The lawsuit claims, as a result, the part-time public defenders can’t devote the necessary time to most cases.
“They took my money, they took my family, they caused me a lot of deaths in my life that will weaken a person and cause them to break down.”
“It’s an embarrassment to the state, but more importantly, it’s causing the needless incarceration and devastation of lives of the poor,” Frank says. “And, somehow no one wants to talk about that’s the population being affected. There’s lots of talk about good governance and keep getting our house in order, but at the end of the day it’s the lives of poor people that are being ruined.”
Indiana University McKinney School of Law professor Norman Lefstein recently penned an expert report supporting the claims in the lawsuit.
He writes the caseloads in Allen County are, in his words, “much too high and therefore pose an unacceptably high risk that many of the clients represented by these lawyers will not receive reasonably effective assistance of counsel.”
“They are really asked to provide representation in circumstances where they don’t have the resources, they don’t have adequate compensation and they so often have truly outrageous caseloads,” he says. “And, as a result, they wind up practicing law in ways that they would never do if their client had adequate financial resources to provide compensation.”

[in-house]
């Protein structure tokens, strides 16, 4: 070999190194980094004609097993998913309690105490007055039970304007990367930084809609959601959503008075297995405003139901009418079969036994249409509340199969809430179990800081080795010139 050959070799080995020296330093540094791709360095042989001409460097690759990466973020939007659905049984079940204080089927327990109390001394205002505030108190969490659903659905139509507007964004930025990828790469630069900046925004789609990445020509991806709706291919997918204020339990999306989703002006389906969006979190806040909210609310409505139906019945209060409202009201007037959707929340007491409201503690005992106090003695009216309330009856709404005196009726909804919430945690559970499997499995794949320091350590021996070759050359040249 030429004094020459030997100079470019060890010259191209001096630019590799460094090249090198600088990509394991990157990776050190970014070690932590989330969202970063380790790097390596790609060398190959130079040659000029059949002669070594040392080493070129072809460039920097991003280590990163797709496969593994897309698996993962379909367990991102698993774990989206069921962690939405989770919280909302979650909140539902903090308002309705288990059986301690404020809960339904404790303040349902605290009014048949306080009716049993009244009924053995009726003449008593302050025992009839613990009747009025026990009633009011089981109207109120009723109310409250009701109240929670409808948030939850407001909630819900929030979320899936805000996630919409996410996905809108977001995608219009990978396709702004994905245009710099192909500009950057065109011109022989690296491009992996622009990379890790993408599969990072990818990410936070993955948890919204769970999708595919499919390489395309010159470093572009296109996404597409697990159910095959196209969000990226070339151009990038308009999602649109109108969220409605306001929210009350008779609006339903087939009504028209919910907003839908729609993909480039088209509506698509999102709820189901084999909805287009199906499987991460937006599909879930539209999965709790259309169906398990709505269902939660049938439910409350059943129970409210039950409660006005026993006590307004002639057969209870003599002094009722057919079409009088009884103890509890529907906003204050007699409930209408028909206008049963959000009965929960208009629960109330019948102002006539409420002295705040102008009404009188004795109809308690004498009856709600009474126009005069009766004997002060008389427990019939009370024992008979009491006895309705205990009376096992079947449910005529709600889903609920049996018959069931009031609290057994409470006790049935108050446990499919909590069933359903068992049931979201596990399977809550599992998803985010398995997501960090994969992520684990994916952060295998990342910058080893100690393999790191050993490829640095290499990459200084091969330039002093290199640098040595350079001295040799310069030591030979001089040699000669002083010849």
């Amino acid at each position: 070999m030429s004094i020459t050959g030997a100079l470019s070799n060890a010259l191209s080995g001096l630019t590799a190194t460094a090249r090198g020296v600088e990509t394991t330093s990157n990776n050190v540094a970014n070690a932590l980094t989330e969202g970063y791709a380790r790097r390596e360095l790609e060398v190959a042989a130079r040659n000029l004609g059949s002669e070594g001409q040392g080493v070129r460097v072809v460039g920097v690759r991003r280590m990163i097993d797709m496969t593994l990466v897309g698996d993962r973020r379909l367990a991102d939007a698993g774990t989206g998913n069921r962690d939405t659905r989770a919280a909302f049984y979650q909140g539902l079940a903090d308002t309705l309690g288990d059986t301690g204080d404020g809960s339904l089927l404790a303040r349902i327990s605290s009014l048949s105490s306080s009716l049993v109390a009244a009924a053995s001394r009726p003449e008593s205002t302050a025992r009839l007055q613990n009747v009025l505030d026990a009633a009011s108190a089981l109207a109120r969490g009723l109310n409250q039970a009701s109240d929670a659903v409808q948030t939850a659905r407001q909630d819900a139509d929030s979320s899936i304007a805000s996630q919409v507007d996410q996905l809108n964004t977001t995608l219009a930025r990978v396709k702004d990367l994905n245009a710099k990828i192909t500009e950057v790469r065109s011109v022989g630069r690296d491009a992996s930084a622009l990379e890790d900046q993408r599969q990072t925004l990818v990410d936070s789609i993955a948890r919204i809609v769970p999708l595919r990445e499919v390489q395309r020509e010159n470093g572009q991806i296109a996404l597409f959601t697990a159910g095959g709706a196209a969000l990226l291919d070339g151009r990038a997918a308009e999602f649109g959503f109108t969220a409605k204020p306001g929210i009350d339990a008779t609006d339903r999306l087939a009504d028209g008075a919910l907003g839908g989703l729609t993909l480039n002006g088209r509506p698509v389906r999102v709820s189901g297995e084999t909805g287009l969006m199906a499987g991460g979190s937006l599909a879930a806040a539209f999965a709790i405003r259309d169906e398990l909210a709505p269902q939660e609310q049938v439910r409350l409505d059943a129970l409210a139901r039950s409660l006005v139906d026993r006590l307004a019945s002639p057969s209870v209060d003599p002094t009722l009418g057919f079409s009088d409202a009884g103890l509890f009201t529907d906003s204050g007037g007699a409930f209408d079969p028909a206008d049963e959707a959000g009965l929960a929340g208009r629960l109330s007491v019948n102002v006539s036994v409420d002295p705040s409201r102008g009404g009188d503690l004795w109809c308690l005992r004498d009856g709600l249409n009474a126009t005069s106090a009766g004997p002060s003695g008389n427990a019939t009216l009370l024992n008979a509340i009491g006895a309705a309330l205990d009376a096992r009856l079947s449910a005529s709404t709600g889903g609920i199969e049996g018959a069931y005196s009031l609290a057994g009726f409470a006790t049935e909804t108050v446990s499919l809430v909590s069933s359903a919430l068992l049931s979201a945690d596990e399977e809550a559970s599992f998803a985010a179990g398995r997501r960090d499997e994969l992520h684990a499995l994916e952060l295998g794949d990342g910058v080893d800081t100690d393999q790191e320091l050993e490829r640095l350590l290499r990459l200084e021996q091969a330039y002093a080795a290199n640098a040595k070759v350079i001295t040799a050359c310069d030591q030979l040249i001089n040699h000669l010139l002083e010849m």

Allen County does participate in the state’s reimbursement program. That means it has to comply with training and caseload requirements — but they only apply to felony cases. So, in misdemeanor cases like Marshall’s, there’s essentially no way to hold counties accountable for the quality of public defense they provide.
That was one of the top findings in a report by the Sixth Amendment Center, a national, non-partisan group that advocates for the indigent.
Executive Director David Carroll says Hoosiers should be alarmed by the state of public defense in Indiana.